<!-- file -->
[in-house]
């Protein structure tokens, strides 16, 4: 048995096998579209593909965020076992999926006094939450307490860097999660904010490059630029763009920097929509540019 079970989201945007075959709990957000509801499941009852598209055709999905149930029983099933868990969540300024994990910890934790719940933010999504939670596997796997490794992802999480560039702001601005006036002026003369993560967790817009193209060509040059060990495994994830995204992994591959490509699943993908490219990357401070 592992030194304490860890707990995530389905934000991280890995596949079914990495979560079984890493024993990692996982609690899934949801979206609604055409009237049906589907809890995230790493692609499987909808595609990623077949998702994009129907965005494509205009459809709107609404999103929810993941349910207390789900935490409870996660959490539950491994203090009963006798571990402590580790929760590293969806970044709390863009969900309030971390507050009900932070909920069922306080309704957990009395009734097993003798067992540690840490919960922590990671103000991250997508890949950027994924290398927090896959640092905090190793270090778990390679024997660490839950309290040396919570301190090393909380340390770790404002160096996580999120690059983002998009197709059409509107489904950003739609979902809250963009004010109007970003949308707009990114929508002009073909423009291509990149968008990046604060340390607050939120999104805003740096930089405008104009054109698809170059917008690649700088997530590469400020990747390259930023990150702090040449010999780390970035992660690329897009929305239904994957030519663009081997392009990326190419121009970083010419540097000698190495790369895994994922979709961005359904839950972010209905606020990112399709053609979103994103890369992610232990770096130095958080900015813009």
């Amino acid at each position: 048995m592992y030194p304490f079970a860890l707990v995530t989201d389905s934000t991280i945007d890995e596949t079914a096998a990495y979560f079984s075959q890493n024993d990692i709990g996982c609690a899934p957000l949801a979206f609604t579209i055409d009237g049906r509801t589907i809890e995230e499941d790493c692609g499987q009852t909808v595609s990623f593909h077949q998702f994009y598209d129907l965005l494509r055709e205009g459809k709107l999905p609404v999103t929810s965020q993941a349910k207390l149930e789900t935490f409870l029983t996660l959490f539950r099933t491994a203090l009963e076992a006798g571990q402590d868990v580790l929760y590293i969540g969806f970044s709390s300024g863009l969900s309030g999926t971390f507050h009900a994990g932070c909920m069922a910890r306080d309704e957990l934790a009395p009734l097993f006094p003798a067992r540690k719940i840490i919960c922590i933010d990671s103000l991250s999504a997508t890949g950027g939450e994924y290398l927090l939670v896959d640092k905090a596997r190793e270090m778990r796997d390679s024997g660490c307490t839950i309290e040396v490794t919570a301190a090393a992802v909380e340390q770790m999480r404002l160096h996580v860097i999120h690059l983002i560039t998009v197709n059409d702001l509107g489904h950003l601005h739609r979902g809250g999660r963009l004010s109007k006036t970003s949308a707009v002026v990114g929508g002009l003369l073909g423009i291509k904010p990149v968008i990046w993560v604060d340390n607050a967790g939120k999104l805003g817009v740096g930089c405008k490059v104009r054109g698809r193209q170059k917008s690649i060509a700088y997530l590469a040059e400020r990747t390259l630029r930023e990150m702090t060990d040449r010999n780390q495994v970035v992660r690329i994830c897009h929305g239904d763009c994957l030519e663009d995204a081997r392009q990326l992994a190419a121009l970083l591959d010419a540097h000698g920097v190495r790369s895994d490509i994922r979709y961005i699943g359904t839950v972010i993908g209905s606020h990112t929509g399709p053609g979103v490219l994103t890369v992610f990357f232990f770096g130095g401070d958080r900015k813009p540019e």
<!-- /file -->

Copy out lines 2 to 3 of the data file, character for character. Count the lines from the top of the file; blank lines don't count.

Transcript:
């Protein structure tokens, strides 16, 4: 048995096998579209593909965020076992999926006094939450307490860097999660904010490059630029763009920097929509540019 079970989201945007075959709990957000509801499941009852598209055709999905149930029983099933868990969540300024994990910890934790719940933010999504939670596997796997490794992802999480560039702001601005006036002026003369993560967790817009193209060509040059060990495994994830995204992994591959490509699943993908490219990357401070 592992030194304490860890707990995530389905934000991280890995596949079914990495979560079984890493024993990692996982609690899934949801979206609604055409009237049906589907809890995230790493692609499987909808595609990623077949998702994009129907965005494509205009459809709107609404999103929810993941349910207390789900935490409870996660959490539950491994203090009963006798571990402590580790929760590293969806970044709390863009969900309030971390507050009900932070909920069922306080309704957990009395009734097993003798067992540690840490919960922590990671103000991250997508890949950027994924290398927090896959640092905090190793270090778990390679024997660490839950309290040396919570301190090393909380340390770790404002160096996580999120690059983002998009197709059409509107489904950003739609979902809250963009004010109007970003949308707009990114929508002009073909423009291509990149968008990046604060340390607050939120999104805003740096930089405008104009054109698809170059917008690649700088997530590469400020990747390259930023990150702090040449010999780390970035992660690329897009929305239904994957030519663009081997392009990326190419121009970083010419540097000698190495790369895994994922979709961005359904839950972010209905606020990112399709053609979103994103890369992610232990770096130095958080900015813009």
């Amino acid at each position: 048995m592992y030194p304490f079970a860890l707990v995530t989201d389905s934000t991280i945007d890995e596949t079914a096998a990495y979560f079984s075959q890493n024993d990692i709990g996982c609690a899934p957000l949801a979206f609604t579209i055409d009237g049906r509801t589907i809890e995230e499941d790493c692609g499987q009852t909808v595609s990623f593909h077949q998702f994009y598209d129907l965005l494509r055709e205009g459809k709107l999905p609404v999103t929810s965020q993941a349910k207390l149930e789900t935490f409870l029983t996660l959490f539950r099933t491994a203090l009963e076992a006798g571990q402590d868990v580790l929760y590293i969540g969806f970044s709390s300024g863009l969900s309030g999926t971390f507050h009900a994990g932070c909920m069922a910890r306080d309704e957990l934790a009395p009734l097993f006094p003798a067992r540690k719940i840490i919960c922590i933010d990671s103000l991250s999504a997508t890949g950027g939450e994924y290398l927090l939670v896959d640092k905090a596997r190793e270090m778990r796997d390679s024997g660490c307490t839950i309290e040396v490794t919570a301190a090393a992802v909380e340390q770790m999480r404002l160096h996580v860097i999120h690059l983002i560039t998009v197709n059409d702001l509107g489904h950003l601005h739609r979902g809250g999660r963009l004010s109007k006036t970003s949308a707009v002026v990114g929508g002009l003369l073909g423009i291509k904010p990149v968008i990046w993560v604060d340390n607050a967790g939120k999104l805003g817009v740096g930089c405008k490059v104009r054109g698809r193209q170059k917008s690649i060509a700088y997530l590469a040059e400020r990747t390259l630029r930023e990150m702090t060990d040449r010999n780390q495994v970035v992660r690329i994830c897009h929305g239904d763009c994957l030519e663009d995204a081997r392009q990326l992994a190419a121009l970083l591959d010419a540097h000698g920097v190495r790369s895994d490509i994922r979709y961005i699943g359904t839950v972010i993908g209905s606020h990112t929509g399709p053609g979103v490219l994103t890369v992610f990357f232990f770096g130095g401070d958080r900015k813009p540019e």